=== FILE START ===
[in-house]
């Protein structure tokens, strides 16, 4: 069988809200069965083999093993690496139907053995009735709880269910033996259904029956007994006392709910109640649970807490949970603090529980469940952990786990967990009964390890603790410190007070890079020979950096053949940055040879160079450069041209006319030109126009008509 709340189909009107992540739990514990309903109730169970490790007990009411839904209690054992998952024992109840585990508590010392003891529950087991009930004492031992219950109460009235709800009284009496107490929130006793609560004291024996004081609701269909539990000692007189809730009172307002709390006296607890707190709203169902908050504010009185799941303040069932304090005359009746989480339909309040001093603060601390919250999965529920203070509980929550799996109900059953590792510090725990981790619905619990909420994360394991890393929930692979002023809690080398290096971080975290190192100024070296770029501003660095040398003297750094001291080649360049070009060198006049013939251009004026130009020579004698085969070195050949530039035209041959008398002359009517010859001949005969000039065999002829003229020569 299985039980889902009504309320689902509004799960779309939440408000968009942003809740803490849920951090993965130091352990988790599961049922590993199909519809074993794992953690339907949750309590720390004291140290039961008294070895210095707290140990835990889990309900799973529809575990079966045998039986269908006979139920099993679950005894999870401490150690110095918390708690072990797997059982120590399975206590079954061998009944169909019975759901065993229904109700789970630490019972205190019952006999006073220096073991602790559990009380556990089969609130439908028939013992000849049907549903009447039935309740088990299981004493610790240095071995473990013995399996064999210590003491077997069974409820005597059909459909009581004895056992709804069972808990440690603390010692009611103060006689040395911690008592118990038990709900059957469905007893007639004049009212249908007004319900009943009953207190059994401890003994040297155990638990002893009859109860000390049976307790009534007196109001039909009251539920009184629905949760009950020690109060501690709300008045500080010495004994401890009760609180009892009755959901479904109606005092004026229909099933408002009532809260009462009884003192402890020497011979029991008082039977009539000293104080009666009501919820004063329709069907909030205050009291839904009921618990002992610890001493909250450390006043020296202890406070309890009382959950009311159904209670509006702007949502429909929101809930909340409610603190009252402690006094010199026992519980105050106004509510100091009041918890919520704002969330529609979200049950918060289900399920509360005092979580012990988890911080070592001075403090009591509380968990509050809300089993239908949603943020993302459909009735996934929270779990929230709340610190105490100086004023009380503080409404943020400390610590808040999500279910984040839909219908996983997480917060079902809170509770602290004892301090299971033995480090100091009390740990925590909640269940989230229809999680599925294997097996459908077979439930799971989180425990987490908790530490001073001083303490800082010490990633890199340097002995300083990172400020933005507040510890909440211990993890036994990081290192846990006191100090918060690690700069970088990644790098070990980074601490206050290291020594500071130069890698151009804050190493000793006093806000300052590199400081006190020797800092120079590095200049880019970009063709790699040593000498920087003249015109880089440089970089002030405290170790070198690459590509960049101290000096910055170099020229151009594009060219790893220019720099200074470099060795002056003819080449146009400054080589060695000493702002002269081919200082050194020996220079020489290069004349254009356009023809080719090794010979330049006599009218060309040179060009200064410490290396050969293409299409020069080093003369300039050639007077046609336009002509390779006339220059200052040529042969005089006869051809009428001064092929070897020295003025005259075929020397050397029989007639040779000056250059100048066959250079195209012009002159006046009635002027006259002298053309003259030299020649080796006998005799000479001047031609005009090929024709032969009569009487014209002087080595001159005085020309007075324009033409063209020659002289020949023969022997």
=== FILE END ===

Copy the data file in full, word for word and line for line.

[in-house]
């Protein structure tokens, strides 16, 4: 069988809200069965083999093993690496139907053995009735709880269910033996259904029956007994006392709910109640649970807490949970603090529980469940952990786990967990009964390890603790410190007070890079020979950096053949940055040879160079450069041209006319030109126009008509 709340189909009107992540739990514990309903109730169970490790007990009411839904209690054992998952024992109840585990508590010392003891529950087991009930004492031992219950109460009235709800009284009496107490929130006793609560004291024996004081609701269909539990000692007189809730009172307002709390006296607890707190709203169902908050504010009185799941303040069932304090005359009746989480339909309040001093603060601390919250999965529920203070509980929550799996109900059953590792510090725990981790619905619990909420994360394991890393929930692979002023809690080398290096971080975290190192100024070296770029501003660095040398003297750094001291080649360049070009060198006049013939251009004026130009020579004698085969070195050949530039035209041959008398002359009517010859001949005969000039065999002829003229020569 299985039980889902009504309320689902509004799960779309939440408000968009942003809740803490849920951090993965130091352990988790599961049922590993199909519809074993794992953690339907949750309590720390004291140290039961008294070895210095707290140990835990889990309900799973529809575990079966045998039986269908006979139920099993679950005894999870401490150690110095918390708690072990797997059982120590399975206590079954061998009944169909019975759901065993229904109700789970630490019972205190019952006999006073220096073991602790559990009380556990089969609130439908028939013992000849049907549903009447039935309740088990299981004493610790240095071995473990013995399996064999210590003491077997069974409820005597059909459909009581004895056992709804069972808990440690603390010692009611103060006689040395911690008592118990038990709900059957469905007893007639004049009212249908007004319900009943009953207190059994401890003994040297155990638990002893009859109860000390049976307790009534007196109001039909009251539920009184629905949760009950020690109060501690709300008045500080010495004994401890009760609180009892009755959901479904109606005092004026229909099933408002009532809260009462009884003192402890020497011979029991008082039977009539000293104080009666009501919820004063329709069907909030205050009291839904009921618990002992610890001493909250450390006043020296202890406070309890009382959950009311159904209670509006702007949502429909929101809930909340409610603190009252402690006094010199026992519980105050106004509510100091009041918890919520704002969330529609979200049950918060289900399920509360005092979580012990988890911080070592001075403090009591509380968990509050809300089993239908949603943020993302459909009735996934929270779990929230709340610190105490100086004023009380503080409404943020400390610590808040999500279910984040839909219908996983997480917060079902809170509770602290004892301090299971033995480090100091009390740990925590909640269940989230229809999680599925294997097996459908077979439930799971989180425990987490908790530490001073001083303490800082010490990633890199340097002995300083990172400020933005507040510890909440211990993890036994990081290192846990006191100090918060690690700069970088990644790098070990980074601490206050290291020594500071130069890698151009804050190493000793006093806000300052590199400081006190020797800092120079590095200049880019970009063709790699040593000498920087003249015109880089440089970089002030405290170790070198690459590509960049101290000096910055170099020229151009594009060219790893220019720099200074470099060795002056003819080449146009400054080589060695000493702002002269081919200082050194020996220079020489290069004349254009356009023809080719090794010979330049006599009218060309040179060009200064410490290396050969293409299409020069080093003369300039050639007077046609336009002509390779006339220059200052040529042969005089006869051809009428001064092929070897020295003025005259075929020397050397029989007639040779000056250059100048066959250079195209012009002159006046009635002027006259002298053309003259030299020649080796006998005799000479001047031609005009090929024709032969009569009487014209002087080595001159005085020309007075324009033409063209020659002289020949023969022997």